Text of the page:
It is time to stop pretending National Collegiate Athletic Association (NCAA) division I football and basketball players should be amateur athletes and come up with a feasible way to compensate them. It is often argued that an athlete’s scholarship should be considered their payment. However, for the football and basketball players of these large universities, it has come time to acknowledge the fact that the job they do is worth more than just a scholarship.
Over the last decade we have seen college football and basketball become massive money generators for the NCAA, television networks and the universities themselves. Last year the NCAA’s reported revenue was $996 million and Business Insider reported that CBS and Turner received $1.24 billion in TV ads during the NCAA tournament alone, double the amount made in 2009.
Over this last summer we saw programs sign extremely lucrative contracts, such as Louisville football’s 10 year $160 million dollar deal with Adidas. This is not to say universities need to give athletes million dollar contracts, but major reform is necessary for regulations suppressing these athletes. The NCAA claims its regulations are to “govern competition in a fair, safe, equitable and sportsmanlike manner” yet does nothing but restrict athletes.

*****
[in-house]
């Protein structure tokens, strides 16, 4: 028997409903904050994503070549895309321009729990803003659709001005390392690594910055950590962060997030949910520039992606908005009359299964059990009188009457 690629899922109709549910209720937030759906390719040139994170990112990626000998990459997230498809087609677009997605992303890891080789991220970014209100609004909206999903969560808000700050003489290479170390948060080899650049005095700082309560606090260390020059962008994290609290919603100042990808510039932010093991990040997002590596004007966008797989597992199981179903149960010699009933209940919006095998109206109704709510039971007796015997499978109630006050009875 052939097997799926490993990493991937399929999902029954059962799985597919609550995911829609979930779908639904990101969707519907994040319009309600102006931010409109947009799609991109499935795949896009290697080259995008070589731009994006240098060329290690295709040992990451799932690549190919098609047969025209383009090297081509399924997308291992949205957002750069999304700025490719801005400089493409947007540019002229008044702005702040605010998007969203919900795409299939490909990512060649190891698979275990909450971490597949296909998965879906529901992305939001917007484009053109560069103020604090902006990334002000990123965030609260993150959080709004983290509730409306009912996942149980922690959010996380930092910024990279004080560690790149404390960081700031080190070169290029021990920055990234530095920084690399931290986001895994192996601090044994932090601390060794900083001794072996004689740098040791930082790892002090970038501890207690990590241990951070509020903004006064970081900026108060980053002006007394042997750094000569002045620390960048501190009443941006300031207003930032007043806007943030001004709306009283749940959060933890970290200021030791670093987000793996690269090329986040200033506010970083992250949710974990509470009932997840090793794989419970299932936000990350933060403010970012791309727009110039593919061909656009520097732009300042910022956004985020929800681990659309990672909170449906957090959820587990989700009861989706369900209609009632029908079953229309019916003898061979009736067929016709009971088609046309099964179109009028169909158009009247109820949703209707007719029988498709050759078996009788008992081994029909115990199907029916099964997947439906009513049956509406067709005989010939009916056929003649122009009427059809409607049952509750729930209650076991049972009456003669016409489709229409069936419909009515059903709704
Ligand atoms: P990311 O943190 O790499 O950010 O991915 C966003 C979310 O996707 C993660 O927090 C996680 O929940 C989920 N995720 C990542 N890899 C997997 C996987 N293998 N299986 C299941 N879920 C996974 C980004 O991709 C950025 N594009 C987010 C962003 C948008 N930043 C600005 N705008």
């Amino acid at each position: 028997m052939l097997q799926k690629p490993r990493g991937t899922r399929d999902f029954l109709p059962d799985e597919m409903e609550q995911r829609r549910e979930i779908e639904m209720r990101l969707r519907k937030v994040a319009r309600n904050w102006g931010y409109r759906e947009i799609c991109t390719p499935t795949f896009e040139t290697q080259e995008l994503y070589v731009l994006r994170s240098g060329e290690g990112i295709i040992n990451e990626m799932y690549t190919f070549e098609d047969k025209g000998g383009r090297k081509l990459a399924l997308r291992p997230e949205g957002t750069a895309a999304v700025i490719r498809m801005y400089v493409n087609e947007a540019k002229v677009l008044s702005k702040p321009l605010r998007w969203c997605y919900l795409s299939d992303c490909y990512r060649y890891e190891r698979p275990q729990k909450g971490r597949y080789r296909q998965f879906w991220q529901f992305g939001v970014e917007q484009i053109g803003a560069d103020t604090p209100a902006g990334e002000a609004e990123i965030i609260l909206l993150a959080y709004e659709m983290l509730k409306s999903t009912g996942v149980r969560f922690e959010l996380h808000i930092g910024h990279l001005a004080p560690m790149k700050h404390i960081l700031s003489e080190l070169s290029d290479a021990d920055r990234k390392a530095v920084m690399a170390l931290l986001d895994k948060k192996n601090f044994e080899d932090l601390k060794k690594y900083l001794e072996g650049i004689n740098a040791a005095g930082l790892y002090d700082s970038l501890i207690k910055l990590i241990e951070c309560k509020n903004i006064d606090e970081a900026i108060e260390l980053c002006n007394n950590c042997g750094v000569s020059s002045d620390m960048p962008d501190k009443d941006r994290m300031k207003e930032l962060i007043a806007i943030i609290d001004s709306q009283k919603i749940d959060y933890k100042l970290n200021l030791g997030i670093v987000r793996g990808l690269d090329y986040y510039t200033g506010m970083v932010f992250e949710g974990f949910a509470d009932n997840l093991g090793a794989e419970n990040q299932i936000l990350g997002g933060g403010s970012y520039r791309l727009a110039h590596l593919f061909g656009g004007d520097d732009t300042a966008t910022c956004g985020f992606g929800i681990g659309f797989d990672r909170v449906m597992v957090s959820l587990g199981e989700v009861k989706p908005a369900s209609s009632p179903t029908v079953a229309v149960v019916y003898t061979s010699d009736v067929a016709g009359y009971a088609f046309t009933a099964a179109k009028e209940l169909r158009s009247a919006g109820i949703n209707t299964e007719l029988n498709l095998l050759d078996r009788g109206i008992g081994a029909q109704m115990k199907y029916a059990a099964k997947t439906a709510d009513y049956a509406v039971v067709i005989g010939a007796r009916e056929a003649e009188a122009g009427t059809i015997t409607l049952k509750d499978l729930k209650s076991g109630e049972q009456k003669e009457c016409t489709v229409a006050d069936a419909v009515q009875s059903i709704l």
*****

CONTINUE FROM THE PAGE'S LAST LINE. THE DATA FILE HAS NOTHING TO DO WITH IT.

To say athletes should not have the opportunity to receive some of this money is ridiculous. The NCAA has plenty of reasonable options to help better the situation, yet they insist on acting as if it makes sense to treat them as amateur athletes. It could be as simple as giving the universities an option to give the athletes a stipend decided on by the university.
They could also release their clutch on the identity of athletes and allow them to use their own likeness to make money. If the NCAA does not move toward adopting one of these or other simple options, we will see college football and basketball slowly diminish in talent as players will turn to other options.
Even now the NBA has discussed changing back the rule allowing players to enter the draft directly from high school. The NCAA has to change if it wants to keep talented athletes and its fans from finding a different option.